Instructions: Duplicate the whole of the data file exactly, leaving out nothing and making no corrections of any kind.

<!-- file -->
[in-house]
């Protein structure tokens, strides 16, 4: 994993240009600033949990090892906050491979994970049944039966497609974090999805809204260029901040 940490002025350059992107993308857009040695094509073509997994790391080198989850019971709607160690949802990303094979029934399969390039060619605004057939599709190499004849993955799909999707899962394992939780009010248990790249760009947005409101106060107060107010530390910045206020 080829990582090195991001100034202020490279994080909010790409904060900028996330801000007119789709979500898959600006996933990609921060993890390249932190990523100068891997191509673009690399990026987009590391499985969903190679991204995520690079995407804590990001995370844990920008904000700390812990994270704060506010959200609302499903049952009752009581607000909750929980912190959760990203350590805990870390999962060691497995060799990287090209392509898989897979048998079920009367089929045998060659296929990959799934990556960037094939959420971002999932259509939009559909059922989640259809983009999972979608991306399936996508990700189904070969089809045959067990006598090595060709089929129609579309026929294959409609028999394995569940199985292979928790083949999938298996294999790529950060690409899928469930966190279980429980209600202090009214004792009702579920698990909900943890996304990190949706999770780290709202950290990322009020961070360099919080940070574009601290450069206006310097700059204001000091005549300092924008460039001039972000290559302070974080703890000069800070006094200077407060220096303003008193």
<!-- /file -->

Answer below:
[in-house]
């Protein structure tokens, strides 16, 4: 994993240009600033949990090892906050491979994970049944039966497609974090999805809204260029901040 940490002025350059992107993308857009040695094509073509997994790391080198989850019971709607160690949802990303094979029934399969390039060619605004057939599709190499004849993955799909999707899962394992939780009010248990790249760009947005409101106060107060107010530390910045206020 080829990582090195991001100034202020490279994080909010790409904060900028996330801000007119789709979500898959600006996933990609921060993890390249932190990523100068891997191509673009690399990026987009590391499985969903190679991204995520690079995407804590990001995370844990920008904000700390812990994270704060506010959200609302499903049952009752009581607000909750929980912190959760990203350590805990870390999962060691497995060799990287090209392509898989897979048998079920009367089929045998060659296929990959799934990556960037094939959420971002999932259509939009559909059922989640259809983009999972979608991306399936996508990700189904070969089809045959067990006598090595060709089929129609579309026929294959409609028999394995569940199985292979928790083949999938298996294999790529950060690409899928469930966190279980429980209600202090009214004792009702579920698990909900943890996304990190949706999770780290709202950290990322009020961070360099919080940070574009601290450069206006310097700059204001000091005549300092924008460039001039972000290559302070974080703890000069800070006094200077407060220096303003008193």